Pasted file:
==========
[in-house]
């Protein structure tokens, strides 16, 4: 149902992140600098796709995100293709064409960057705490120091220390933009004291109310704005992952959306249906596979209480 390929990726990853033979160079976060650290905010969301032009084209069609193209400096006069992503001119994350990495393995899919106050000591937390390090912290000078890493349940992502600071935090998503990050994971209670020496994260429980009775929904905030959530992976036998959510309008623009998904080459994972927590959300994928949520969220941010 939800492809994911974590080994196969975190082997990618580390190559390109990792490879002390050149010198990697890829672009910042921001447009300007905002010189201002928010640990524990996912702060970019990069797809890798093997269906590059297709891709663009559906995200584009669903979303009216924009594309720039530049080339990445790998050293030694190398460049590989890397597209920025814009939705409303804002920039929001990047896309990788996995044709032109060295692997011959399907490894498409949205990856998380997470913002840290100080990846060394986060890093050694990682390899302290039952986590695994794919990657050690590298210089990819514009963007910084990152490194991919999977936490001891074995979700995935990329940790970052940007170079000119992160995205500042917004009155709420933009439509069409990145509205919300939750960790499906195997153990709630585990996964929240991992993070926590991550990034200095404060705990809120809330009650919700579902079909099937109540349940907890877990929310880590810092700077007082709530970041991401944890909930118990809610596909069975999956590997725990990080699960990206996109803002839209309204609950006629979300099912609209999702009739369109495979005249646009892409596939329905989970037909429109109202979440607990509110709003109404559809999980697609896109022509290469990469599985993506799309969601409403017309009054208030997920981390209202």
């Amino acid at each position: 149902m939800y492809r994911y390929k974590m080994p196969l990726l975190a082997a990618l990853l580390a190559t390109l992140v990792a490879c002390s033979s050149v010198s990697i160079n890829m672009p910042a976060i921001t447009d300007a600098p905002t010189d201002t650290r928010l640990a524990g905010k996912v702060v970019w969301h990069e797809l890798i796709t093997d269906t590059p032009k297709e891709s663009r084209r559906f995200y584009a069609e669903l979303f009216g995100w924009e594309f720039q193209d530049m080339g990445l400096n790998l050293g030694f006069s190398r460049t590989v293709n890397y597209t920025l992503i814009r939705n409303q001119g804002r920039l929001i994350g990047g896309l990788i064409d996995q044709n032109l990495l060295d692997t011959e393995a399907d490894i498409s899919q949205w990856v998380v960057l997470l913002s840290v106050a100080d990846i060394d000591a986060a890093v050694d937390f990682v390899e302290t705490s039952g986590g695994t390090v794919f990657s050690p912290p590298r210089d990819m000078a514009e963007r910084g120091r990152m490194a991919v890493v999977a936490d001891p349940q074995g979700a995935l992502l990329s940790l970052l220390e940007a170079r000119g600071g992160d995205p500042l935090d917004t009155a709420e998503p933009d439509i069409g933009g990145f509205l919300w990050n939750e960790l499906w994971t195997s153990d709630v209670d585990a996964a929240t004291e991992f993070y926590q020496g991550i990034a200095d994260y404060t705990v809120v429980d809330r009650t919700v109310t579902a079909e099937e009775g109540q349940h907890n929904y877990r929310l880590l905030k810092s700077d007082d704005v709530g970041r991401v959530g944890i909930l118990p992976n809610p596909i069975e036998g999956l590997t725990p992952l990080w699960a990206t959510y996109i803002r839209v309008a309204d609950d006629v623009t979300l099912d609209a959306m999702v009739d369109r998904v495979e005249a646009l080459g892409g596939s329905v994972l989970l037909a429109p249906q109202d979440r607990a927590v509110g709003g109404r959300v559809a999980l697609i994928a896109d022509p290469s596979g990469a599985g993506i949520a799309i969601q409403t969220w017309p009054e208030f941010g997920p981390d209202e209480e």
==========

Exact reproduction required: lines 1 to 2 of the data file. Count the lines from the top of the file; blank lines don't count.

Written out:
[in-house]
């Protein structure tokens, strides 16, 4: 149902992140600098796709995100293709064409960057705490120091220390933009004291109310704005992952959306249906596979209480 390929990726990853033979160079976060650290905010969301032009084209069609193209400096006069992503001119994350990495393995899919106050000591937390390090912290000078890493349940992502600071935090998503990050994971209670020496994260429980009775929904905030959530992976036998959510309008623009998904080459994972927590959300994928949520969220941010 939800492809994911974590080994196969975190082997990618580390190559390109990792490879002390050149010198990697890829672009910042921001447009300007905002010189201002928010640990524990996912702060970019990069797809890798093997269906590059297709891709663009559906995200584009669903979303009216924009594309720039530049080339990445790998050293030694190398460049590989890397597209920025814009939705409303804002920039929001990047896309990788996995044709032109060295692997011959399907490894498409949205990856998380997470913002840290100080990846060394986060890093050694990682390899302290039952986590695994794919990657050690590298210089990819514009963007910084990152490194991919999977936490001891074995979700995935990329940790970052940007170079000119992160995205500042917004009155709420933009439509069409990145509205919300939750960790499906195997153990709630585990996964929240991992993070926590991550990034200095404060705990809120809330009650919700579902079909099937109540349940907890877990929310880590810092700077007082709530970041991401944890909930118990809610596909069975999956590997725990990080699960990206996109803002839209309204609950006629979300099912609209999702009739369109495979005249646009892409596939329905989970037909429109109202979440607990509110709003109404559809999980697609896109022509290469990469599985993506799309969601409403017309009054208030997920981390209202």